- Recently, the US central bank — routinely called the Federal Reserve — announced that it will raise interest rates by 75 basis points (or 0.75 percentage points).
- The Federal Reserve is doing this to bring down inflation to its target rate of 2%.
What’s in today’s article:
- About Inflation & Interest rates (Meaning, Significance, How it works)
- Relation between the two
- Inflation is basically the general rise in the price of goods and services and the decline in purchasing power of people.
- This means that when inflation rises (without an equivalent rise in your income):
- you are able to buy lesser things than you could buy previously, or
- you have to pay more money for the same stuff now.
- A rising inflation rate implies that the rate (at which the prices rise) itself is increasing.
- In other words, imagine a scenario where the inflation rate was 1% in March, 2% in April and then 4% in May and 7% in June.
- Interest rate is basically a percentage of the principal (the amount you are borrowing) that the lender charges from the borrower for the money lent.
- Not just that, it’s also a fraction of deposits that a depositor gets from an institution (bank or otherwise).
- So, from savings bank interest to interest on loans, these rates are very crucial for the economy.
- Interest rates play a vital role in the economic development of a country, they significantly influence the stock prices and other investment decisions.
Relationship between Inflation and Interest Rates
- Inflation is determined by supply and demand for money according to the Quantity Theory of Money (economic theory defining the relationship between money supply and price of a product).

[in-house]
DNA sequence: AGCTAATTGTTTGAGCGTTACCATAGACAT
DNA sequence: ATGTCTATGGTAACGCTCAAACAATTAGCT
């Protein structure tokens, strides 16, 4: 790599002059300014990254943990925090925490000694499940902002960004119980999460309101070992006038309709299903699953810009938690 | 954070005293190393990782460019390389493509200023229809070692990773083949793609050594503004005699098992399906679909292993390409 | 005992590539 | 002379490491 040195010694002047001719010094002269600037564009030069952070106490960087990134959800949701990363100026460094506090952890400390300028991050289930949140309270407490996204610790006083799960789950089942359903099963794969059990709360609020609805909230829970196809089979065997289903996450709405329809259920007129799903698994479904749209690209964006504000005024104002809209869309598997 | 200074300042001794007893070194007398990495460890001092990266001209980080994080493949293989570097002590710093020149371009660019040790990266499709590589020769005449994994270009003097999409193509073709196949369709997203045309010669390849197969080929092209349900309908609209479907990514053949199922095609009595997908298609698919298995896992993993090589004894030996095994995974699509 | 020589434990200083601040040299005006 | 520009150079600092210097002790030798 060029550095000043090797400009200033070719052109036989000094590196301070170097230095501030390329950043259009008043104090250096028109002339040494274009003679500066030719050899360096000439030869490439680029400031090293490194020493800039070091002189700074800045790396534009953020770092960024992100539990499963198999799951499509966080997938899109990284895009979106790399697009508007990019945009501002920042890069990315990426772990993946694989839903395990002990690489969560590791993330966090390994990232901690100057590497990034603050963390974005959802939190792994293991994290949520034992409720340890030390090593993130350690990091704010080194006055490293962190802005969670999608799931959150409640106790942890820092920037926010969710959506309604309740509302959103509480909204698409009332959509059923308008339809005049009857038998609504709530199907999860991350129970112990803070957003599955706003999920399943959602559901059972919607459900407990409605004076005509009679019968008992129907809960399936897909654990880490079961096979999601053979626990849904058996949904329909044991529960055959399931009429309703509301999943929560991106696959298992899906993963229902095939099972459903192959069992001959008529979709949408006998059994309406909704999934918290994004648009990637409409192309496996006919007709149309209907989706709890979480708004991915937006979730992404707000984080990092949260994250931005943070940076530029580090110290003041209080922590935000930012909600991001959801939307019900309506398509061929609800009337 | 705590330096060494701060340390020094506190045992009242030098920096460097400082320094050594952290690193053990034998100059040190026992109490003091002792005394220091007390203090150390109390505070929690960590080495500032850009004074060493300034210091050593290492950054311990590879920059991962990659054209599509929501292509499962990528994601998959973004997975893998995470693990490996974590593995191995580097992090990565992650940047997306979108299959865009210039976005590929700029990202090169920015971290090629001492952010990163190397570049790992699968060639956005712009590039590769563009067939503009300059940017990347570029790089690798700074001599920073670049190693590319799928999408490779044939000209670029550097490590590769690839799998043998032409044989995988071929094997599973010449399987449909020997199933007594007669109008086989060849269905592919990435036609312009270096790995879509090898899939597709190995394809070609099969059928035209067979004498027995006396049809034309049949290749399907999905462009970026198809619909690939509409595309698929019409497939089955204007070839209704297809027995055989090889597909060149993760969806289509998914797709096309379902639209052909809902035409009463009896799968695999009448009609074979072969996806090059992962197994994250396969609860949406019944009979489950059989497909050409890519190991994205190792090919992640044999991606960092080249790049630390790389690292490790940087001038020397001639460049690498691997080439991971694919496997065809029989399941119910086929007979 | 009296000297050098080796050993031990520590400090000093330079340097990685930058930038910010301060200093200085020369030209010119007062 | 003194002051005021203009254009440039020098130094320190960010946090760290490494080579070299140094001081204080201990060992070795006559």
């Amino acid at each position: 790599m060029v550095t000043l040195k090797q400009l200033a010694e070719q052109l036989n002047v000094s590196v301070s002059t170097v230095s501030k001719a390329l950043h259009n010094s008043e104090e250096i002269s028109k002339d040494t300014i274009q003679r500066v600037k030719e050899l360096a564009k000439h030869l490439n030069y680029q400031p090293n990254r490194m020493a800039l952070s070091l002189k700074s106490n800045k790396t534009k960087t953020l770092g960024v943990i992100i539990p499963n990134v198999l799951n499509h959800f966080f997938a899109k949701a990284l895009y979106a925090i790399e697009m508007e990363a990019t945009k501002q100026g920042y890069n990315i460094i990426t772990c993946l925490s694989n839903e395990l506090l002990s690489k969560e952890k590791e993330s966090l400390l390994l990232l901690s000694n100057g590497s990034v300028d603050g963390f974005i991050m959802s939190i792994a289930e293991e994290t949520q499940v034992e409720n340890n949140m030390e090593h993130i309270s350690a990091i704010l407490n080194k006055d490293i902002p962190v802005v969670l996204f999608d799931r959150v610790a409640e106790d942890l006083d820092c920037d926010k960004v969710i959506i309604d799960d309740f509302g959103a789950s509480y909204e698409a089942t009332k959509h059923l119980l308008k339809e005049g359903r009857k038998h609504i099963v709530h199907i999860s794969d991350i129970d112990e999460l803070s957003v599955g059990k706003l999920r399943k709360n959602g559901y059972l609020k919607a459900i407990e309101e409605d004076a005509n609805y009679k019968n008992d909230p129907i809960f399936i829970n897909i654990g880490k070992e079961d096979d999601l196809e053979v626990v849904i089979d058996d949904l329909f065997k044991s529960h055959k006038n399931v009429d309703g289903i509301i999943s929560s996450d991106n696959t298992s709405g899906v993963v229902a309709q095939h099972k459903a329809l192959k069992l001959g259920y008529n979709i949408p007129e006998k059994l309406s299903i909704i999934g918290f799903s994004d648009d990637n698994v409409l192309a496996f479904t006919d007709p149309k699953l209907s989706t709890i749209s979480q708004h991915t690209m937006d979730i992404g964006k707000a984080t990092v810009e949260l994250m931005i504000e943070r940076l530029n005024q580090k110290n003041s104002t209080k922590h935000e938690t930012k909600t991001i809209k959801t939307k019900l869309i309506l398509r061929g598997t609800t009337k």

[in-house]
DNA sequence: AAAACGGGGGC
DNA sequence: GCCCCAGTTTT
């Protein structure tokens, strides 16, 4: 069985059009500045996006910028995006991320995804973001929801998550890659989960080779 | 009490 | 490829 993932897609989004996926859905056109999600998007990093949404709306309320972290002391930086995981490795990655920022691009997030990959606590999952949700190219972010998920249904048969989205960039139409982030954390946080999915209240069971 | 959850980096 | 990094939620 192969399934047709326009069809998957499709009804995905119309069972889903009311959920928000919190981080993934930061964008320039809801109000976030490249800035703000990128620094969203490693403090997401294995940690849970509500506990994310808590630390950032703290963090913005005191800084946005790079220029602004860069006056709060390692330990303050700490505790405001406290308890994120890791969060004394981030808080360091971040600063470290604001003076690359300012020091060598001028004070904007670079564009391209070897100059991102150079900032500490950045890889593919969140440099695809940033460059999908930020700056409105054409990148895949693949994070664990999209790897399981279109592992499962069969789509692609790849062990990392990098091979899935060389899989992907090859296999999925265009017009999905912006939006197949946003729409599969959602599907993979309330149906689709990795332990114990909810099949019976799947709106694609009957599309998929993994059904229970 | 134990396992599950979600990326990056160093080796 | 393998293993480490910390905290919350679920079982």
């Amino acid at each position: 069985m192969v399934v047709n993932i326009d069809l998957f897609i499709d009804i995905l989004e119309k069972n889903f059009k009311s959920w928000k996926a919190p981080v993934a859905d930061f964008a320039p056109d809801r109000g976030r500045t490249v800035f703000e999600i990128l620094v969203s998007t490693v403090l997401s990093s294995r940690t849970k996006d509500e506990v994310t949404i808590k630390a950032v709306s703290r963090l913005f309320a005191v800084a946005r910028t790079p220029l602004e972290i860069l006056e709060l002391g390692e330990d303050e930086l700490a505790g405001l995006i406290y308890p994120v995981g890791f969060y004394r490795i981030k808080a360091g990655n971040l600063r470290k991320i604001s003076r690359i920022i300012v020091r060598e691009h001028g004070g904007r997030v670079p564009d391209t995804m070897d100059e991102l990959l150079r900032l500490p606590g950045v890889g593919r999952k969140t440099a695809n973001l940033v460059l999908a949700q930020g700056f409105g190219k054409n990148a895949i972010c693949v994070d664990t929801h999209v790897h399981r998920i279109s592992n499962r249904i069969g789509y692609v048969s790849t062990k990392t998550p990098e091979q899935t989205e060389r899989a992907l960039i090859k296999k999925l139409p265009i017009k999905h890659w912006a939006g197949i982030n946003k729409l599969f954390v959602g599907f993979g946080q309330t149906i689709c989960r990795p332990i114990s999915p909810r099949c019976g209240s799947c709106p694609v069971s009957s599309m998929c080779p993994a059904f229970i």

- Money supply and inflation are directly proportional to each other.
- In simpler words, it means rising money supply in the economy triggers the inflation to rise and declining money supply in the economy leads to a decrease in inflation.
- When the inflation rate fluctuates, the central bank (RBI in case of India) enters into the picture and makes changes in the interest rates to control the inflation.
Role of RBI in controlling inflation:
- During Falling Inflation:
- During falling inflation, RBI lowers the interest rates.
- So, people get less interest on their deposits and are motivated to spend more than saving.
- Plus, lower interest rates incentivise people to borrow more by paying less interest.
- All in all, it triggers consumer spending, and thus, the demand.
- During Rising Inflation:
- As inflation rises much higher because of high demand, RBI will again step up and will increase the interest rates.
- When interest rates will increase, people will save more as they will be getting higher interest on their deposits and businesses will cut their borrowings as the cost of funding will rise for them.
- This, ultimately, will result in decreasing money supply in the economy.
- Again, by the Quantity theory of money, inflation will fall and the problem of higher inflation will be resolved.
- Interest rates drive inflation in the opposite direction. Higher interest rates reduce inflation whereas lower interest rates lead to a rise in inflation.
- The right amount of inflation is good for the economy.
- RBI controls the interest rates via monetary policy using various measures such as reducing/increasing policy rates, conducting open market operations, etc.